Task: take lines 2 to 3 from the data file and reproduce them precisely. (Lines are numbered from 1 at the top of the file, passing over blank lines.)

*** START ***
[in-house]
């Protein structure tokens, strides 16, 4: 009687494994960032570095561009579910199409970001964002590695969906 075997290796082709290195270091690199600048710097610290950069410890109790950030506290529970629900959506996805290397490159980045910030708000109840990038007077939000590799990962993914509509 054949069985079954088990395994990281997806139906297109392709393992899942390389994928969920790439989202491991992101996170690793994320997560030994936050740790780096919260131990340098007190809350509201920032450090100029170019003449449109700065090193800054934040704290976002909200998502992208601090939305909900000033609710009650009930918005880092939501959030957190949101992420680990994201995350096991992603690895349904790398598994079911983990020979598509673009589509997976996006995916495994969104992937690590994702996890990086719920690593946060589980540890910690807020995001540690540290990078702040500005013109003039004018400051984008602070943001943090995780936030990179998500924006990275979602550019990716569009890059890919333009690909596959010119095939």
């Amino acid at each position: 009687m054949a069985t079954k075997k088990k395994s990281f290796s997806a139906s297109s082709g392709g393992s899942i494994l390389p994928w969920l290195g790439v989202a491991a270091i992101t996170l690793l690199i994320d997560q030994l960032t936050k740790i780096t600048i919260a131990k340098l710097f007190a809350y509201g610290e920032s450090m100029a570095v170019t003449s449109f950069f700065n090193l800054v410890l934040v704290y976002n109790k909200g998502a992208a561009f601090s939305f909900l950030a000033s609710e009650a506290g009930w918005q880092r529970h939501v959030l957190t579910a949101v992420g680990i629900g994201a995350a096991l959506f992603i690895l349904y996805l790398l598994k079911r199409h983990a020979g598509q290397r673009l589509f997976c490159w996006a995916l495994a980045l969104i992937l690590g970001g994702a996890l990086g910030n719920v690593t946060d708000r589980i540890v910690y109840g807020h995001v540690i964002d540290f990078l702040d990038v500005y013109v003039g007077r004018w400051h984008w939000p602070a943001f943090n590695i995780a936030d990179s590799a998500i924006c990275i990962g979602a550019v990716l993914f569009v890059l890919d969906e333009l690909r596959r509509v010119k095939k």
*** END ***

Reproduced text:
């Protein structure tokens, strides 16, 4: 009687494994960032570095561009579910199409970001964002590695969906 075997290796082709290195270091690199600048710097610290950069410890109790950030506290529970629900959506996805290397490159980045910030708000109840990038007077939000590799990962993914509509 054949069985079954088990395994990281997806139906297109392709393992899942390389994928969920790439989202491991992101996170690793994320997560030994936050740790780096919260131990340098007190809350509201920032450090100029170019003449449109700065090193800054934040704290976002909200998502992208601090939305909900000033609710009650009930918005880092939501959030957190949101992420680990994201995350096991992603690895349904790398598994079911983990020979598509673009589509997976996006995916495994969104992937690590994702996890990086719920690593946060589980540890910690807020995001540690540290990078702040500005013109003039004018400051984008602070943001943090995780936030990179998500924006990275979602550019990716569009890059890919333009690909596959010119095939």
């Amino acid at each position: 009687m054949a069985t079954k075997k088990k395994s990281f290796s997806a139906s297109s082709g392709g393992s899942i494994l390389p994928w969920l290195g790439v989202a491991a270091i992101t996170l690793l690199i994320d997560q030994l960032t936050k740790i780096t600048i919260a131990k340098l710097f007190a809350y509201g610290e920032s450090m100029a570095v170019t003449s449109f950069f700065n090193l800054v410890l934040v704290y976002n109790k909200g998502a992208a561009f601090s939305f909900l950030a000033s609710e009650a506290g009930w918005q880092r529970h939501v959030l957190t579910a949101v992420g680990i629900g994201a995350a096991l959506f992603i690895l349904y996805l790398l598994k079911r199409h983990a020979g598509q290397r673009l589509f997976c490159w996006a995916l495994a980045l969104i992937l690590g970001g994702a996890l990086g910030n719920v690593t946060d708000r589980i540890v910690y109840g807020h995001v540690i964002d540290f990078l702040d990038v500005y013109v003039g007077r004018w400051h984008w939000p602070a943001f943090n590695i995780a936030d990179s590799a998500i924006c990275i990962g979602a550019v990716l993914f569009v890059l890919d969906e333009l690909r596959r509509v010119k095939k």